"Bruce, I think you'd better be prepared to pull over very shortly," I said.
I soon repeated the request, and Bruce Redding, the car's owner, pulled his dusty 2007 Subaru WRX STI rally car to the side of a barren two-lane road deep in Mexico. I hopped out and proceeded to get sick.
It wasn't the excessive speeds we had been traveling at or the twisty roads we had been driving on that caused my stomach to protest. It was the whirlwind of activity that got us to this point -- the first day of a seven-day rally race covering nearly 1,800 miles, from southern Mexico to the U.S. border. I had found myself navigating in the magnificent La Carrera Panamericana, and my poor mind was racing faster than our car.
La Carrera is a re-creation of a world-famous road race originally run from 1950 to 1954, celebrating the opening of the Pan-American Highway through Mexico. Racing's biggest names participated back then, driving European sports cars and large American sedans. Since its revival in 1988 it has been run as a seven-day rally, with 100 cars vying for a podium finish in several classes.
La Carrera 2009
- This year's La Carrera Panamericana started Oct. 23 in Huatulco, Mexico, near the Pacific Ocean, and ends Oct. 29 in Nuevo Laredo, across the border from Laredo, Texas.
- For information on the race and entry requirements, go to lacarrerapanamericana.com.
I heard about an opening for a serviceman in the 2007 race through a posting on an online car digest. How could I, a Seattle track-driving instructor and car enthusiast, pass up the opportunity for "long hours, high excitement, no pay, mean boss?" I contacted Redding, an Arizona man with a large supply of fantastic anecdotes who placed the ad, and we decided to work together.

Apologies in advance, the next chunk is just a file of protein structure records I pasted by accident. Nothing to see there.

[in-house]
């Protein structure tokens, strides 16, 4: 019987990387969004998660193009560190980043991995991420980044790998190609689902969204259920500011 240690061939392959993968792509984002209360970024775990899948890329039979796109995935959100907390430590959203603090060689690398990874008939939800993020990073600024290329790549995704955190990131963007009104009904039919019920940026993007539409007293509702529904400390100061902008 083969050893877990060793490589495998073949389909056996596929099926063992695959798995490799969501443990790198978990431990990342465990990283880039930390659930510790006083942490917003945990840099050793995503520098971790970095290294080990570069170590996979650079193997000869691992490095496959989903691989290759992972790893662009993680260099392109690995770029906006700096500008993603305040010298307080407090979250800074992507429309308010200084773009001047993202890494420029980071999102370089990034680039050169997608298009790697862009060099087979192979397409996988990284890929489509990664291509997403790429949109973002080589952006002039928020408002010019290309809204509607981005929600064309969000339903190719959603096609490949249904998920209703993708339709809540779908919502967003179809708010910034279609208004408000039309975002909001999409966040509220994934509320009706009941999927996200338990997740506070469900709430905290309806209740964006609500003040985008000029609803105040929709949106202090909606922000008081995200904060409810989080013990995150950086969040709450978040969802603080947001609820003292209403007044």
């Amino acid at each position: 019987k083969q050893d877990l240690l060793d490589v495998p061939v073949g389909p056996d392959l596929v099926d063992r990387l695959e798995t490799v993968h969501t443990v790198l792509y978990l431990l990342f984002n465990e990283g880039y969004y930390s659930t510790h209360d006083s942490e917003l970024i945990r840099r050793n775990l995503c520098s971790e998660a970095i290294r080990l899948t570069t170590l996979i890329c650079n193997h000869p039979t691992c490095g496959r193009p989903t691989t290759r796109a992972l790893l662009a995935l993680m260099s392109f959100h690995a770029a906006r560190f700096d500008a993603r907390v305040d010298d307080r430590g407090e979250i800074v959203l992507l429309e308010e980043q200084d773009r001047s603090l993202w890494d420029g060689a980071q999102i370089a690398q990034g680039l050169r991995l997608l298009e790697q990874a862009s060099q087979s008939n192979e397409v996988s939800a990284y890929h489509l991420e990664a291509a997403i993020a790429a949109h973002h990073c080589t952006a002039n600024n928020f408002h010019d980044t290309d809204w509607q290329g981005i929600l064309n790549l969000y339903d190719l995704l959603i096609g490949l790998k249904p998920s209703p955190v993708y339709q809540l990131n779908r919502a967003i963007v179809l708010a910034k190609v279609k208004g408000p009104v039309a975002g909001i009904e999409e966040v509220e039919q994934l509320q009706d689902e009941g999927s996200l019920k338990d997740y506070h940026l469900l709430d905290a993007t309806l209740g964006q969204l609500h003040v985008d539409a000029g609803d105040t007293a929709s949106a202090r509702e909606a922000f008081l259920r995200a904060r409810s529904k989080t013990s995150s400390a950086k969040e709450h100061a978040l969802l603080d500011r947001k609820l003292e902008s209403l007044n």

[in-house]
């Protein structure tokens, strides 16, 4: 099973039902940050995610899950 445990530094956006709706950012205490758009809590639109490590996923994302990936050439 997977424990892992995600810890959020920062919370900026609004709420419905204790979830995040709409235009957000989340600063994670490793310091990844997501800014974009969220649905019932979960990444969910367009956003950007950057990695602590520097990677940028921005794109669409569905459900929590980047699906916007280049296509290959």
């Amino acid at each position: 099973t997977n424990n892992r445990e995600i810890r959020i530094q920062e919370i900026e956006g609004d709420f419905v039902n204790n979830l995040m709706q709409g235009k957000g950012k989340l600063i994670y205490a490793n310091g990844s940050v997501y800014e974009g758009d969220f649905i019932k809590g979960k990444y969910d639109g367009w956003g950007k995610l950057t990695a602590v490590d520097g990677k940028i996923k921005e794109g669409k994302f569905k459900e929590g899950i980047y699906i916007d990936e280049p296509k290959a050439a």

I helped tow his car 1,800 miles to Oaxaca, the race's starting point. But when Redding's original navigator couldn't participate, suddenly I was drafted into duty.
I had never navigated a rally car before, but I eagerly anticipated the challenge. My main duties were to guide Redding as he ripped through curves, following a course map provided by the race, and to make sure we hit our checkpoints at the correct time. Although these tasks seem basic in nature, performing them felt like getting a drink of water from a fire hose.
On the first day of racing I made a math error, incurring a five-minute penalty, and I wasn't even sure how or why the mistake was made. As we approached another checkpoint, fearful of making the same mistake, anxiety overtook me. The next thing I knew, I was moaning, "Time to pull over, Bruce!"
Eventually, I figured out my error and became comfortable with the complicated timing and scoring rituals. The thrill and beauty of the rally began to open up to me. The entire country gets involved in the race; huge parties are held in each nightly stopover city, complete with children clamoring for swag, and Mexican highway patrol officers travel with the race, allowing hyper-speed entry into the cities.
As a navigator, I experienced the highest of highs and the lowest of lows. Fatigue was our greatest enemy as the seven days wore on, and the pressure was relentless. Imagine telling the driver sitting next to you that it's OK to go over that blind crest at 155 mph because the route book says so. It gives new meaning to the word "trust."
We finished second in the Unlimited class that year, a tribute to a wonderful team and careful preparation. Six months later, Bruce and I participated in La Carrera's sister event -- the Chihuahua Express, a three-day rally -- and placed third overall.
The race is an amazing way to see Mexico. And, despite my inglorious start, I'm ready to do it again.